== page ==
Republicans Are Spending to Fight Each Other
(Bloomberg View) -- The super PAC set up by allies of Senator Mitch McConnell to keep Republicans in power has spent almost $5 million in this election cycle. Under normal circumstances, that would be good news for the party, an indication of its financial strength and tactical savvy. Today it's bad news, because over 80 percent of the money has gone to attacking Republican rebels who are challenging party incumbents.
Much of the cash has been pouring in to a special Senate contest in Alabama, where a far-right challenger to McConnell's favored candidate is leading in a race to replace Attorney General Jeff Sessions. There's a similar dynamic at play in Arizona, where a McConnell-friendly Republican is facing a formidable insurgent in 2018. Other tests are ahead.
At the White House, President Donald Trump does more to provoke party combat than to make peace; he has no allegiance to Republicans. Steve Bannon, his venomous alt-right political guru, told Charlie Rose last week on the CBS program "60 Minutes" that he's eager to take out Republicans he considers too moderate or insufficiently supportive of Trump.
The consequences for next year's elections are to imperil Republican control of the House and put Senate leaders on the defensive. Instead of focusing on four races where they thought they could add to their two-seat majority, they have to guard against losing a couple.
A prime indicator of this bitter divide is the way the McConnell-controlled political action committee spends its money. At this stage two years ago, the Senate Leadership Fund hadn't spent a penny on election contests, and for the entire 2016 cycle it doled out just $482,000 against Republican challengers. It's already spent eight times that much this year against Republicans.
The Alabama primary is where McConnell is trying to protect Senator Luther Strange, appointed after Sessions went to the Justice Department. But Strange is trailing the right-wing former chief justice of the Alabama Supreme Court, Roy Moore. Moore was removed twice from his judicial post, once for defying a federal judge's order to move a Ten Commandments monument from his courtroom and then for ordering state judges to withhold marriage licenses from gay and lesbian couples despite a U.S. Supreme Court decision legalizing same-sex unions.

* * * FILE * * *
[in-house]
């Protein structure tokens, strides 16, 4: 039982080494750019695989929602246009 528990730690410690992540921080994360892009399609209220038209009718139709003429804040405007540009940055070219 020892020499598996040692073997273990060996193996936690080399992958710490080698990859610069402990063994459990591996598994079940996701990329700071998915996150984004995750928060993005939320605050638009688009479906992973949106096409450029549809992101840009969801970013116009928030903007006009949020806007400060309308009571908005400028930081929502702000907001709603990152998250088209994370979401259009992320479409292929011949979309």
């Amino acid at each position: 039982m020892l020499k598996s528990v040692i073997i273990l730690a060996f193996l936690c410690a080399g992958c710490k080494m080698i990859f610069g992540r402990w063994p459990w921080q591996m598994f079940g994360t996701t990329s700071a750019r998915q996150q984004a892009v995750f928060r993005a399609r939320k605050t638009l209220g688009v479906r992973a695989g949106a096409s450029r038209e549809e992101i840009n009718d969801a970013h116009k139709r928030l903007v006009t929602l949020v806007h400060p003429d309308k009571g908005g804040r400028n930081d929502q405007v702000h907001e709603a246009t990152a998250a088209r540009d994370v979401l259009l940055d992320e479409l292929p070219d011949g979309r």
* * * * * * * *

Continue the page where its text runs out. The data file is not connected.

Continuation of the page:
The two Senate Republican incumbents most vulnerable to Democrats in 2018, Jeff Flake of Arizona and Dean Heller of Nevada, also face primary challenges from Trumpist candidates. Flake's outspoken criticism has earned him special enmity from the White House, and McConnell's PAC is attacking his main primary challenger, Kelli Ward.
Bannon met last week with Danny Tarkanian, the Nevada Republican whom he's supporting in a primary challenge against Heller. The Trump confidant, who left the White House last month but remains close to the president, said in the "60 Minutes" interview that he considered McConnell and House Speaker Paul Ryan to be political enemies, accused the Roman Catholic church of pandering to "illegal aliens" and charged that three foreign-policy advisers to Republican presidents, Colin Powell, Condoleezza Rice and Brent Scowcroft, are "idiots."
Initially, Republicans thought they'd be able to focus their energy on adding to their Senate majority by going after Democratic incumbents in states that went overwhelmingly for Trump, like West Virginia, Indiana, Missouri and North Dakota. Bitter Republican primaries could jeopardize these prospects.
The civil war also is threatening the party in House elections. Some House moderates, like Pennsylvania's Charlie Dent, are retiring, sick of fighting the Trump element. Look for more Republican retirements in the weeks ahead.
Here's another indicator: In 2015, House Republicans turned to Ryan to unify the party after pushing out Speaker John Boehner. Trump, however, has not hidden his disdain for Ryan. That's had an effect. At a candidate forum at the Minnesota State Fair in August, four Republican candidates in swing districts refused to commit themselves to supporting Ryan's reelection as speaker.
This column does not necessarily reflect the opinion of the editorial board or Bloomberg LP and its owners.
Albert R. Hunt is a Bloomberg View columnist. He was the executive editor of Bloomberg News, before which he was a reporter, bureau chief and executive Washington editor at the Wall Street Journal.
For more columns from Bloomberg View, visit http://www.bloomberg.com/view.